27 de October, 2022
The dream of moving to Portugal to live and work in the country is becoming increasingly accessible. Portugal already has a new visa for workers from outside the European Union who wish to come to the country to seek employment. Those who get a work contract within the validity period of the visa can apply for a residence permit to live legally in the country. The measure aims to meet the demand for labor that currently exists in Lusitanian territory, especially in the hotel, restaurant (restaurants and cafes), construction, and information technology (IT) sectors. Learn here the rules of the new visa for looking for work in Portugal.
This is a visa recently created by the Portuguese government that allows foreigners from outside the EU to enter the country with the intention of seeking employment and allows the exercise of dependent employment until the expiration of the visa or until the residence permit is granted.
The new visa allows 1 entry into Portugal. It is valid for 120 days, which can be extended for another 60 days. The bearer of the document who does not get a job must, obligatorily, leave the country at the end of the term.
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Yes, for those who cannot prove income, a possible alternative is to present a term of responsibility signed by a Portuguese or foreign citizen who has a residence permit (RA). This person must have the above-mentioned means of subsistence and will be responsible for paying the costs of fines and leaving the country, should the guest stay illegally in Portugal.
No. The new visa for seeking work only authorizes the stay in Portugal. In other words, the foreigner cannot move around the EU with this visa in search of job opportunities in other countries. Holders can only enter Portuguese territory once, which means that it will not be possible to travel abroad during the initial 120-day period or the remaining 60 days, if an extension is requested.
The new regulation does not foresee family reunification. Only after getting a subordinate job (contract) and acquiring his/her Residence Permit will the applicant be able to apply for family reunion to bring his/her family to live in Portugal.
Along with the issuing of the Visa, a pre-schedule will be made at SEF for the presentation of the work contract at the end of the 120 days (legal deadline) and the granting of the residence permit.
The fees associated with the visa application have not been disclosed at this time. The fee will be available soon on the VFS website.
Yes, the initial validity of the visa is 120 days (4 months), and it is possible to apply for an extension of 60 days (2 months).
No. If you fail to establish an employment relationship within the maximum period, you must leave the country and you can only apply for a new visa for this purpose 1 year after the expiration of the previous visa.
The Foreigner’s Act is a 2007 law that approves the legal regime for the entry, stay, exit and removal of foreigners from Portuguese territory. Its ninth amendment was published on August 25, 2022, and the changes will come into effect as of October 30.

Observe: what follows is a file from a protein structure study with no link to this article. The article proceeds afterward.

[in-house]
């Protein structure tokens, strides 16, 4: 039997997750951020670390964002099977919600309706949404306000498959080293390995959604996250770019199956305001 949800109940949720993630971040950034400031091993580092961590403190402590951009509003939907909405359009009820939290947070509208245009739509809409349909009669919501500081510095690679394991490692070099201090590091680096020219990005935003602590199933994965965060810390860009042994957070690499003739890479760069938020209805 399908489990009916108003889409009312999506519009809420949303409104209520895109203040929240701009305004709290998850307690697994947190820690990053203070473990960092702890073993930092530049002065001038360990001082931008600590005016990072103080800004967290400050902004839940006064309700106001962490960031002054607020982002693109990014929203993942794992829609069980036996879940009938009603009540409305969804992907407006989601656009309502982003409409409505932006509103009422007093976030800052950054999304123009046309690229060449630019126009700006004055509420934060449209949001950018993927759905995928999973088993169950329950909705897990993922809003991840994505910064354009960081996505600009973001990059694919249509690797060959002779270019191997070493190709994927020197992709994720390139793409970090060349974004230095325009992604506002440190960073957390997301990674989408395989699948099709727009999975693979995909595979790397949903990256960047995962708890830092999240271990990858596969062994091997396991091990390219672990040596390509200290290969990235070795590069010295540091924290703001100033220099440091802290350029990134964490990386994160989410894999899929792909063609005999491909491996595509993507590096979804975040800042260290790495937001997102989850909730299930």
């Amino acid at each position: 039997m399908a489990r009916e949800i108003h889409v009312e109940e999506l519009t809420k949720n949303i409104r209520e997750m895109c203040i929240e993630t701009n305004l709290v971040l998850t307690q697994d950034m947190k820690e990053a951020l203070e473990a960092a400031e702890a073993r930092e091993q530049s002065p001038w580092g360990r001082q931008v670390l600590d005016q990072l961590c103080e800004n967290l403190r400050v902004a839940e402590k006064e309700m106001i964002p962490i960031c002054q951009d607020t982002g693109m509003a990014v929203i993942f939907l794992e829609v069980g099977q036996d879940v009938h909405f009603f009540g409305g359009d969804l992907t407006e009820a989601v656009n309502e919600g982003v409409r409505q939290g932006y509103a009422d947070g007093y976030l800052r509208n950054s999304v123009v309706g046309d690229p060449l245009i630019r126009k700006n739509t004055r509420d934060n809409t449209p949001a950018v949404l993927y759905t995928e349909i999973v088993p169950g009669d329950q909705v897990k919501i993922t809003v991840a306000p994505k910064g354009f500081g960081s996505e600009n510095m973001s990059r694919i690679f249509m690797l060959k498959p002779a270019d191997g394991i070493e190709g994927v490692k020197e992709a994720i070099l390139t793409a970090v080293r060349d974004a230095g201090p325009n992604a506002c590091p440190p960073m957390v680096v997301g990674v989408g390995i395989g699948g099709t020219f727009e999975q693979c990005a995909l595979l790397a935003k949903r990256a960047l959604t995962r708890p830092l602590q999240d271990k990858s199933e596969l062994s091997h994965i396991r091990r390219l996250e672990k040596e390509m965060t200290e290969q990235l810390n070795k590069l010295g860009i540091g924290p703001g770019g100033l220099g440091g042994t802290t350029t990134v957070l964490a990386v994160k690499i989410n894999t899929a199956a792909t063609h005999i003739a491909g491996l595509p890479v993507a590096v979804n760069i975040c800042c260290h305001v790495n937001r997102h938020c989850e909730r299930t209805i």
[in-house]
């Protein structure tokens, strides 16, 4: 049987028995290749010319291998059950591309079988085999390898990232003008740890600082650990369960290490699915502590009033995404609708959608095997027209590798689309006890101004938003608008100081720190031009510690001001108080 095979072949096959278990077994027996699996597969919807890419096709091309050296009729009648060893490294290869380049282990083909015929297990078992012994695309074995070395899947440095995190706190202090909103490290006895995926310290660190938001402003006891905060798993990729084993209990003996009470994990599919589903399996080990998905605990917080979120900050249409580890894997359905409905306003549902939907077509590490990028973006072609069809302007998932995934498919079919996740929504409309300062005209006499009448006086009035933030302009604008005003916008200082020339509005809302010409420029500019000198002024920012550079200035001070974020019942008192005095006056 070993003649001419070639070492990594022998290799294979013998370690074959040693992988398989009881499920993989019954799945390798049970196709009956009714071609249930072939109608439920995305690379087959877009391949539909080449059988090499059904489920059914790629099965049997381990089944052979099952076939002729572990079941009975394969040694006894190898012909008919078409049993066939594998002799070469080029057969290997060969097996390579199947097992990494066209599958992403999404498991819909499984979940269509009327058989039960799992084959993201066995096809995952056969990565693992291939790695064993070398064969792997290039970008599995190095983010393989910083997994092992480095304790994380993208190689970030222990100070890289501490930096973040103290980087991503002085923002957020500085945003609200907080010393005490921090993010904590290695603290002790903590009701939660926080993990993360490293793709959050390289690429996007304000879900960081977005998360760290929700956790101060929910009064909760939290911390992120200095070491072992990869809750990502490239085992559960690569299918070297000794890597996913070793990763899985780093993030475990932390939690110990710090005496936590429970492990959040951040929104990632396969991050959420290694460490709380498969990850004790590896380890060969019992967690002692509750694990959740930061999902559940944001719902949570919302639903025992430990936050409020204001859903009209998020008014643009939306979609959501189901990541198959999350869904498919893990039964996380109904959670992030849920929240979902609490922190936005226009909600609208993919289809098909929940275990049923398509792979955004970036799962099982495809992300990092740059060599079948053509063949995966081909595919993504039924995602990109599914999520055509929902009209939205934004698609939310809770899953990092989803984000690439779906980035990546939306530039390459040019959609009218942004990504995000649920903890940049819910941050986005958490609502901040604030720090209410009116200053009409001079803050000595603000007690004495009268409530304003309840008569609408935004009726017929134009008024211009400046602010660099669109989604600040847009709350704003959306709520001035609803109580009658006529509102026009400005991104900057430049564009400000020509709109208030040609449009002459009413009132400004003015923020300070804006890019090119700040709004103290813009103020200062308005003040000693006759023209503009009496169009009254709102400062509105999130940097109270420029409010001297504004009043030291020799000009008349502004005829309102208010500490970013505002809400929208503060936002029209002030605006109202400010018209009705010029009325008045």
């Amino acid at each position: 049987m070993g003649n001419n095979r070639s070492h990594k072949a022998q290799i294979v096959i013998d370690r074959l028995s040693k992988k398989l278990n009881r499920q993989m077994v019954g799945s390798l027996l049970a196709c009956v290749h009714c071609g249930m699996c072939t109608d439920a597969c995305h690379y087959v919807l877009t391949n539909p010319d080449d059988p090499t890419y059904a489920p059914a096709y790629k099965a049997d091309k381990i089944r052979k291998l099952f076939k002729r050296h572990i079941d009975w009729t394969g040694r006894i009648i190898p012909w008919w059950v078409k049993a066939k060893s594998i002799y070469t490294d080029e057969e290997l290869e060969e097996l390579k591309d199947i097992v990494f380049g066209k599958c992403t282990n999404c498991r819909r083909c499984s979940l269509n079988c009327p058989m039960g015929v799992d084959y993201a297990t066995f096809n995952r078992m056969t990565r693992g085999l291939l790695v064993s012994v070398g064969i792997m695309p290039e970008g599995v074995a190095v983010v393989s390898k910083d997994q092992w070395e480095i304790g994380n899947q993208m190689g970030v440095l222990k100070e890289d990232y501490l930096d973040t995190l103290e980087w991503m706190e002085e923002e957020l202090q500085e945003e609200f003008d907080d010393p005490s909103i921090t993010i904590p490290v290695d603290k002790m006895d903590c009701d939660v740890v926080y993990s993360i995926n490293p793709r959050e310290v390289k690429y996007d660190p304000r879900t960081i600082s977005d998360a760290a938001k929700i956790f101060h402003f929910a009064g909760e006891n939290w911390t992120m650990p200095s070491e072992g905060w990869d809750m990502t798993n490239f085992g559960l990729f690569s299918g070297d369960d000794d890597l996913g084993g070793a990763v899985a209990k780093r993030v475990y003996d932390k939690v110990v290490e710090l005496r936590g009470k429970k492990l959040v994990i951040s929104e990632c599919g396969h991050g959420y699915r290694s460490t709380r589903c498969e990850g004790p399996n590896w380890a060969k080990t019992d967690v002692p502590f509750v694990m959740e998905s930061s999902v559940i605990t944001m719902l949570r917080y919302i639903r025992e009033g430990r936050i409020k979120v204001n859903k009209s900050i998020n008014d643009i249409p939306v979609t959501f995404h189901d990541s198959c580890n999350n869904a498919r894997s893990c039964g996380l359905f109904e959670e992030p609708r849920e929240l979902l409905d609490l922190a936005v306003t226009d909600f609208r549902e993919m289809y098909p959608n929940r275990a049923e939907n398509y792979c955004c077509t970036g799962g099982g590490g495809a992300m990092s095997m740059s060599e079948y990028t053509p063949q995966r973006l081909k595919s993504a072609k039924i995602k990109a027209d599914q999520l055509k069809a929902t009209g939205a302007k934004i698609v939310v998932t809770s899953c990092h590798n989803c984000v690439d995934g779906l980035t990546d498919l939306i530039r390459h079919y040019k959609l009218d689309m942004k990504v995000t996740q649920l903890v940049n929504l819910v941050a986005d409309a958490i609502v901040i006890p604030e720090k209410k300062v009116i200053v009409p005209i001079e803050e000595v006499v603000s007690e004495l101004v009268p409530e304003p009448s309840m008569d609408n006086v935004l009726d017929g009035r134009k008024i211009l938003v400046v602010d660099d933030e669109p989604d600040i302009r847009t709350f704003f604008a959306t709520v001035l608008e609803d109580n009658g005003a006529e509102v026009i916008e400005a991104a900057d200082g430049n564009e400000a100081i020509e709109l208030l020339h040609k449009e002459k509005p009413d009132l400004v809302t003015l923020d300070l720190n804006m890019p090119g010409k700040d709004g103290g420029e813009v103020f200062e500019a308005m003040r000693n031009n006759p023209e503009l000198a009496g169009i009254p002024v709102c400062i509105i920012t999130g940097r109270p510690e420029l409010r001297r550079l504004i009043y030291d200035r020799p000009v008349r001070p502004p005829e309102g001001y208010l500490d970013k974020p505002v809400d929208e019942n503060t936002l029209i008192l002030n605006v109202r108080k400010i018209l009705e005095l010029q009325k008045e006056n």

Besides the creation of the visa to look for work in Portugal, the law brings other news. One of them is the digital nomad visa, an old demand that has been growing with the increase in the volume of professionals who develop their activities remotely.
Another piece of good news is the end of the global foreigner quota, which determined a maximum number of vacancies that could be filled by non-Portuguese nationals. The rule limited the issuing of visas for subordinate work in the country and now no longer exists.
There are also facilities foreseen for students who wish to enter higher education in Portugal. From now on, the prior opinion of the Foreigners and Borders Service (SEF) is no longer necessary to issue study visas. It will be enough for the student to prove that he is enrolled in a university in Portugal to make the request. The measure should reduce the visa waiting time.
According to the new law, visas will now be granted to nationals of member states of the Community of Portuguese Language Countries (CPLP).
Visas will only be denied to applicants who are identified in the Schengen Information System (SIS) as being subject to an alert for the purpose of return or an alert for the purpose of refusing entry and stay. The CPLP is made up of Brazil, Portugal, Angola, Cape Verde, Guinea-Bissau, Equatorial Guinea, Mozambique, São Tomé and Príncipe, and Timor-Leste.
In addition, for this group, the issuance of visas should be facilitated, inasmuch as they are exempt from having to present Travel Insurance, Means of Subsistence, and Return Permit, as long as they present a Term of Responsibility signed by a Portuguese citizen or legal resident in Portugal, which guarantees food and lodging, as well as repatriation costs, in the case of an irregular stay.
As the change in the law is very recent, it is still necessary to wait to see how it will be interpreted in practice, since some of its new features conflict with the positioning of the immigration bodies. No details are yet known about which types of visas would be included in the CPLP visa, but it is possible that it will apply to all types of visas for Portugal.
In a few days Atlantic Bridge will be offering advice in obtaining this new visa. If you are interested, talk to our consultants.